Puerto Rico’s Humanitarian Crisis: The Realities of a Modern Colony

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After we returned from Puerto Rico, two fellow student attorneys from the University at Buffalo School of Law’s Puerto Rico Recovery Assistance Legal Clinic found our work coming together. Recently, we authored a scholarly article on Puerto Rico’s political constraints in light of its relations with the United States and the appointment of a fiscal control board under the federal Puerto Rico Oversight, Management, and Stability Act (PROMESA). The paper presents case studies from the perspective of the agricultural and energy fields, and proposes creative alternatives through which Puerto Rico may experience significant economic growth and achieve a sustainable level of resiliency, by empowering local communities and municipalities. Although such community-level economic growth has been achieved in other countries, such efforts in Puerto Rico are frustrated by the islands’ controversial political dichotomy.

Puerto Rico’s official political identity is the Commonwealth of Puerto Rico, albeit in title rather than form. Despite granting Puerto Rico the right to constitute its own republican government, Congress retains control over the islands under the Federal Constitution’s Territorial Clause. Recently, Congress exercised this control and enacted PROMESA, whereupon a fiscal control board was appointed to oversee Puerto Rico’s fiscal plans and assure the local government pays its 74-billion-dollar public debt. For local communities and municipalities, the board threatens local budgets and other instrumentalities, such as land and utilities. This means that efforts to create community-owned resources and revenue streams could be hampered by the board.

As #UBLawReponds student attorneys, we tasked ourselves with identifying ways in which Puerto Rico’s communities can achieve resiliency and rise above the strictures of PROMESA and the fiscal control board. In a similar manner, other schools and entities, both in Puerto Rico and mainland U.S, have joined the efforts to research and propose creative solutions to Puerto Rico’s ongoing crisis. For Puerto Ricans, it is important that discussions about the political and fiscal future of Puerto Rico continue in academic, political, and social fora. The goal is to educate people and create awareness in Puerto Rico and in the U.S. mainland. American citizens, including the millions of Puerto Ricans living in the several states, need to be aware of how they can have a strong voice in Congress through their representatives, and advocate for their fellow Americans living in Puerto Rico. But regardless of the will of Congress, Puerto Ricans need to act now. Given the collective efforts of local community partners, firms, universities, law schools, and hopefully this clinic, Puerto Rican communities could soon take charge of the future of Borinquen.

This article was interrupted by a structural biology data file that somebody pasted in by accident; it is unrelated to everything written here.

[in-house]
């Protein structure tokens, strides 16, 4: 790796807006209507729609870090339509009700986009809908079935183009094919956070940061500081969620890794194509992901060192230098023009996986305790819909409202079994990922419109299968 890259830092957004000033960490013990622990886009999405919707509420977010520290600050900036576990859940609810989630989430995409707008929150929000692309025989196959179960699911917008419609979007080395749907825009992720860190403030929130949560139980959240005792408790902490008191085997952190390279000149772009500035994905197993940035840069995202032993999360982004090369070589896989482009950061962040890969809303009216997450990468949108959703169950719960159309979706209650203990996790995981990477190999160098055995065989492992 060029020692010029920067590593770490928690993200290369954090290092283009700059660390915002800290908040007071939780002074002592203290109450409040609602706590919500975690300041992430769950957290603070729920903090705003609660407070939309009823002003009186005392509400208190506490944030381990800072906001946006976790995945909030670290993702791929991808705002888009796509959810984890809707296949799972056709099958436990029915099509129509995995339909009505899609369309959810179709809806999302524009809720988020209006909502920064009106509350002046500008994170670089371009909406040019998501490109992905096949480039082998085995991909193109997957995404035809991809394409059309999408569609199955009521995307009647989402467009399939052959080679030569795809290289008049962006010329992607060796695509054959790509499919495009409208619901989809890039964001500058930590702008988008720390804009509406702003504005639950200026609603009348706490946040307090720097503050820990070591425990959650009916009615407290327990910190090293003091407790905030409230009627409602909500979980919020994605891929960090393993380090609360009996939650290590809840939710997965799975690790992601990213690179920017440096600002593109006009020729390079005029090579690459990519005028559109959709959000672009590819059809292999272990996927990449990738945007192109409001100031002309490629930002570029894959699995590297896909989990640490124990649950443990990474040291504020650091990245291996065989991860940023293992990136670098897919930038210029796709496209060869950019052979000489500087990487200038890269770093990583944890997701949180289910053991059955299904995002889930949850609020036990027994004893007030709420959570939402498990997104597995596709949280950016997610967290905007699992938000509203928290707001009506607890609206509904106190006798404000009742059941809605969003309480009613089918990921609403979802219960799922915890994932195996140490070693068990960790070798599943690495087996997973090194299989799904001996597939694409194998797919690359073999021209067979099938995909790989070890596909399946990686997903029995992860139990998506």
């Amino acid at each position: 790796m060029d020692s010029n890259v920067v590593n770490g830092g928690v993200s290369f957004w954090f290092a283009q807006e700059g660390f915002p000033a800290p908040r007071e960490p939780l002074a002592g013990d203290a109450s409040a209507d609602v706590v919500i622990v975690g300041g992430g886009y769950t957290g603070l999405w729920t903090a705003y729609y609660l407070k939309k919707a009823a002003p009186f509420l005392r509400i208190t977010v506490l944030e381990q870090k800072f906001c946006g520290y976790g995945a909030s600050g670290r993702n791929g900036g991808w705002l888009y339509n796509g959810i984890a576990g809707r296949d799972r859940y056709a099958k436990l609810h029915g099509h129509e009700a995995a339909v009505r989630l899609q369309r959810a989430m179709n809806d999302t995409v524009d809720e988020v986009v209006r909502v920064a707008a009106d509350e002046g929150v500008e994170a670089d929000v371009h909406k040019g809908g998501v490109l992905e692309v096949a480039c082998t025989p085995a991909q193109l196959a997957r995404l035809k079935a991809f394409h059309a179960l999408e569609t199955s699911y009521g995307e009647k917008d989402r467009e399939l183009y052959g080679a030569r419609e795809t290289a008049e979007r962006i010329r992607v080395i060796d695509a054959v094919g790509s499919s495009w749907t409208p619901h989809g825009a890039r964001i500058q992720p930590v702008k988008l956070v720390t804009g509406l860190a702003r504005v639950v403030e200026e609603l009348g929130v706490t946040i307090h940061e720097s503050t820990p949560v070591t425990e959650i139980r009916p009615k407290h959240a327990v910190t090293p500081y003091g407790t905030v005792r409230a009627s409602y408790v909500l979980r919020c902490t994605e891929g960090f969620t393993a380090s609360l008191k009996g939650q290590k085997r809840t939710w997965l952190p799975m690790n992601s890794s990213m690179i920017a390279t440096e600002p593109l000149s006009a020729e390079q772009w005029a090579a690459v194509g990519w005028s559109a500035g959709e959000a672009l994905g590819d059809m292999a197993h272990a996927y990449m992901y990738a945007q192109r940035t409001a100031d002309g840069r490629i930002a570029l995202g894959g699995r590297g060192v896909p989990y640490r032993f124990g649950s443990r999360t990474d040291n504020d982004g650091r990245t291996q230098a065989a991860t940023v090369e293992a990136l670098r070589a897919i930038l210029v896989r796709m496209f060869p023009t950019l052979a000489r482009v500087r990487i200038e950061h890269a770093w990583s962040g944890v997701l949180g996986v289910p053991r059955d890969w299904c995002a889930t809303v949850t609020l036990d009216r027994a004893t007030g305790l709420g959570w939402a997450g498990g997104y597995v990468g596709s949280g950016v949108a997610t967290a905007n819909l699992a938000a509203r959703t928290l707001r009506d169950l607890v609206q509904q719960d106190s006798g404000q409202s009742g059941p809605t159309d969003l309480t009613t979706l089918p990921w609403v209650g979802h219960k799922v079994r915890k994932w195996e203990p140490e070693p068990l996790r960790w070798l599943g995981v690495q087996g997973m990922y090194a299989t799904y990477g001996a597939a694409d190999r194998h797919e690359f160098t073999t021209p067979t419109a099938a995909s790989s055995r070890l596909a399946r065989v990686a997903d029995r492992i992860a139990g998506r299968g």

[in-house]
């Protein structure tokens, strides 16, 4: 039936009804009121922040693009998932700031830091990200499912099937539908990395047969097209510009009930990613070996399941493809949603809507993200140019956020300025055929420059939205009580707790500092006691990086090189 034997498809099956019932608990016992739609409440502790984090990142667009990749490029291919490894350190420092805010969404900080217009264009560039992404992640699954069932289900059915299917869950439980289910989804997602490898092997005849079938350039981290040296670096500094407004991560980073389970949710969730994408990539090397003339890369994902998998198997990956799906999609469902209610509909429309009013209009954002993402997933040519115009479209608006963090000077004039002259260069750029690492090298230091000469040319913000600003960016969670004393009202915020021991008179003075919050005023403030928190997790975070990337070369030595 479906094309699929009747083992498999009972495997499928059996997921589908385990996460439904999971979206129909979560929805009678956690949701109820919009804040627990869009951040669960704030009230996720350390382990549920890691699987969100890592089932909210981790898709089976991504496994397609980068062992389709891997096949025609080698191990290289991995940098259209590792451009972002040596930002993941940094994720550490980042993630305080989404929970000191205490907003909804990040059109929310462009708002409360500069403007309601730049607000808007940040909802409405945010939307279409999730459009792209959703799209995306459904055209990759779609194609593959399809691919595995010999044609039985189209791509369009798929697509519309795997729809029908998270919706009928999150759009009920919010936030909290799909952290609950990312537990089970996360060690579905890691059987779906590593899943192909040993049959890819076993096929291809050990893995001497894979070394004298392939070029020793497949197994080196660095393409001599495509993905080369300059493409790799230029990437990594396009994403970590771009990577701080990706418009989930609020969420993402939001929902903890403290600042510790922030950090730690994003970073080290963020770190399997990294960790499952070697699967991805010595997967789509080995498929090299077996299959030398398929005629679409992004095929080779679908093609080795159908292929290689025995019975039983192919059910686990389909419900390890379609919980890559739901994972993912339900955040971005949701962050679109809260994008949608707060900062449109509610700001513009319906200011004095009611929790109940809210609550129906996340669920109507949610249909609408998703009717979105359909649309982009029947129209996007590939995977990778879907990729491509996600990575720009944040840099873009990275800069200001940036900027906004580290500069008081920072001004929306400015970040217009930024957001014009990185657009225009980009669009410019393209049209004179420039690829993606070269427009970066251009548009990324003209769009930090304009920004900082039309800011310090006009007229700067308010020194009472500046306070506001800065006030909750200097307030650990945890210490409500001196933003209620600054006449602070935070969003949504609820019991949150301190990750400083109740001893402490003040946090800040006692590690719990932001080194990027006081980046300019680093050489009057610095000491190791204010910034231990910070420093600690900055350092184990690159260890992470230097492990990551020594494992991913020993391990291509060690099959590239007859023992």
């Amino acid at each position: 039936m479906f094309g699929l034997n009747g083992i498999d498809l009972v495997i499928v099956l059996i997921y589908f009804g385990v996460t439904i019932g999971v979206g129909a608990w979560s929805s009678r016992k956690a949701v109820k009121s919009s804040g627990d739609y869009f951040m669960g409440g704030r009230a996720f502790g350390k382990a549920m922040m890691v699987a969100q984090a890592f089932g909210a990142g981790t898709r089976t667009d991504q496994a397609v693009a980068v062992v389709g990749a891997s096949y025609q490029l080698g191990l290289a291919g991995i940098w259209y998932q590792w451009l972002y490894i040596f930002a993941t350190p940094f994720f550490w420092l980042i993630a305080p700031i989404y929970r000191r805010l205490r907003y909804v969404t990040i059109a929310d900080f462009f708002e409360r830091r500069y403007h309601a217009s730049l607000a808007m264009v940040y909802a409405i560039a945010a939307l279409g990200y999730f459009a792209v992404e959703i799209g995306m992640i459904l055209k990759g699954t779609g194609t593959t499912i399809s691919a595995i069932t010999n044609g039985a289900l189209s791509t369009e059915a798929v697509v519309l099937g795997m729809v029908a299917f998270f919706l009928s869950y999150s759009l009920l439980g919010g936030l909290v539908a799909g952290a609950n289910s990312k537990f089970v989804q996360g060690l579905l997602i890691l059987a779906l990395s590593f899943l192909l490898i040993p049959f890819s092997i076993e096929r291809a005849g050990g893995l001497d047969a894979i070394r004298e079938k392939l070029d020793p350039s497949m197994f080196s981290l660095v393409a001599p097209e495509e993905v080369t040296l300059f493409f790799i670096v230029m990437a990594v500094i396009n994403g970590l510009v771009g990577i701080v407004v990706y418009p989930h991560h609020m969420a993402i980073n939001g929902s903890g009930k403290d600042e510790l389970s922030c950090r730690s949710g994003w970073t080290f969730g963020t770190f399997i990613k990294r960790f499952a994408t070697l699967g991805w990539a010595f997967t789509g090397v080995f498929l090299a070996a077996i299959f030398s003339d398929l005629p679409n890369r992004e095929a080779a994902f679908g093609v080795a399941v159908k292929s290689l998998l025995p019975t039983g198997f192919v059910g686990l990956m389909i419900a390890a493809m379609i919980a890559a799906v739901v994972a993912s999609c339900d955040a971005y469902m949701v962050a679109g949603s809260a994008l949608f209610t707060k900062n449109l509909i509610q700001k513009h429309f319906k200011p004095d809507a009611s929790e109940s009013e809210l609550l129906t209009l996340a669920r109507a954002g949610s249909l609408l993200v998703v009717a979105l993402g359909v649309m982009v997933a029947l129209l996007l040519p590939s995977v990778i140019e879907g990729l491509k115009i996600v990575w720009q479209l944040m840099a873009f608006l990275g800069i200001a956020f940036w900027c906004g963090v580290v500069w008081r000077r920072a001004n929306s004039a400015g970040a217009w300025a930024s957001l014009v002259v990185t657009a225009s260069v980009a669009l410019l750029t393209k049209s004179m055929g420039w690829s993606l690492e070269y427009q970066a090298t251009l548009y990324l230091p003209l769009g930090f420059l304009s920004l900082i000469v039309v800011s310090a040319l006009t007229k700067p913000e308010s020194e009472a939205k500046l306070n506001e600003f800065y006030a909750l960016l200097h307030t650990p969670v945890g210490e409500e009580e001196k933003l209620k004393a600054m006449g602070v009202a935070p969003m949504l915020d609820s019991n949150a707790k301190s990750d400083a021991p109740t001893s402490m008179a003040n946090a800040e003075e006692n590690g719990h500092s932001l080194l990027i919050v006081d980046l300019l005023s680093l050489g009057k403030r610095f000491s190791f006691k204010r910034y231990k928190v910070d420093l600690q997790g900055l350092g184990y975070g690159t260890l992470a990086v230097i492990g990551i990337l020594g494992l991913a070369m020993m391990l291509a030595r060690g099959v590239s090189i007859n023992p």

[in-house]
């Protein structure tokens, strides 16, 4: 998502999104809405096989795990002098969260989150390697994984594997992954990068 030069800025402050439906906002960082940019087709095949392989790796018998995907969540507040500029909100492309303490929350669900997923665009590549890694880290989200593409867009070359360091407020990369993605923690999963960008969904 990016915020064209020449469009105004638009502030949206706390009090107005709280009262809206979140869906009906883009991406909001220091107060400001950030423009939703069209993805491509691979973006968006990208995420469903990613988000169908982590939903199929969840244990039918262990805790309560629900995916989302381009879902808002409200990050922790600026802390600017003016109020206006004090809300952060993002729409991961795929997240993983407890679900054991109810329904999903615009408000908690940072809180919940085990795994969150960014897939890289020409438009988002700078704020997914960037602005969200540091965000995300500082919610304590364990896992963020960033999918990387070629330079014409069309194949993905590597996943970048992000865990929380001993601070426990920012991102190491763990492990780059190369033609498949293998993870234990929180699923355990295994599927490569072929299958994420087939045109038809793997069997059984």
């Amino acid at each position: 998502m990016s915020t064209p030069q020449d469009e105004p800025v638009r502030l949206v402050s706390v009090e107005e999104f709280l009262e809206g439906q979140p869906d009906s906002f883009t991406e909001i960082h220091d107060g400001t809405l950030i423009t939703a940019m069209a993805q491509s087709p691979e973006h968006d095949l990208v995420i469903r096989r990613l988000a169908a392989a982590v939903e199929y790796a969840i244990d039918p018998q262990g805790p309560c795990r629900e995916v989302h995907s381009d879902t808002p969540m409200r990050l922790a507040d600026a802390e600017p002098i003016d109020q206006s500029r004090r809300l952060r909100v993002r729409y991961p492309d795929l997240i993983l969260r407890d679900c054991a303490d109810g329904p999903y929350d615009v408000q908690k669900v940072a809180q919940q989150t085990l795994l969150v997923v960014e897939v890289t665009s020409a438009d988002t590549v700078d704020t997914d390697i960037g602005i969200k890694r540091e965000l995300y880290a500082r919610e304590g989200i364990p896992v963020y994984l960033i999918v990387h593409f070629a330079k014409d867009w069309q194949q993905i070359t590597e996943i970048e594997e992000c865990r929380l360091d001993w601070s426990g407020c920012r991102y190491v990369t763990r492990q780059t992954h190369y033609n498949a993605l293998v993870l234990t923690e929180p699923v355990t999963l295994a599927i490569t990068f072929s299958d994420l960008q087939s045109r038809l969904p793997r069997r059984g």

Connecting with Welcoming Experts in Puerto Rico

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Group planning brunch with Professor Connolly, Professor Ortiz Garcia, UPR student Ibrahim Rodriguez and UB Student Attorneys Dave Yovanoff and Eamon Riley.

Puerto Rico was a welcoming place. Despite some concerns among those of us serving as Student Attorneys in the University at Buffalo School of Law Puerto Rico Recovery Assistance Legal Clinic before coming, seldom did we feel uncomfortable or unwanted. After explaining our presence to experts on the islands, the most common response was to help us achieve our goal, whether by pointing us to the next house in need of supplies, or by explaining an obscure legal issue. These individual interactions coalesced to paint a broader picture of Puerto Rico, and helped me to identify areas of potential, and concern, for the islands.

One early interaction I had was with the Director of the Environmental Legal Clinic at the University of Puerto Rico (UPR) Law School. Once I explained to him that I was a dual degree student pursuing both a JD and an Urban Planning Master’s degree, he was able to quickly take me through changes he sees underway in Puerto Rico’s land use regulations. The Puerto Rico Planning Board serves as a centralized planning agency for the island. Currently, there are proposed changes that will weaken the role of the Planning Board, and empower individual municipalities in making land use decisions. While there are positives and negatives to both structures for land use planning, the current proposed change presents opportunity to implement innovative policy tailored to local contexts. He also informed us to major supply chain issues for local and organic farmers, and the implementation of plans as presenting potential problems.

Along with my colleague Dave, I also met with two planning professors at UPR, Luis E. Santiago Acevedo, and Maritza Barreto-Orta Ph. D. These professors focused on issues primarily associated with water.  When we explained our ideas around water and solar, they were able to confirm some of our hypothesis. They explained that water quality and delivery is a vexing issue for many on the islands. Further, they described difficulties farmers have in attaining “bonafied status” for their crops. The professors illustrated the differences between upper and lower watersheds, relative to where crops are grown, and the types of agriculture methods used. Prof. Santiago also spoke on the recent reinvestment in sugar production as a potential economic growth area.

These early meeting with expert academics from UPR provided a context sensitive understanding that we built upon with people working in the field implementing solutions. Cecilio Ortiz García, and his student Ibrahim Rodriguez, met us for a breakfast meeting on our day off. They are working to establish a platform, known as INESI, to connect sustainability projects across PR. Their goal is to build a collaborative framework to maximize the potential impact of these projects. Connecting with them allowed our team to speak at the RISE-PR videoconference to share our on the ground work with #UBLawResponds.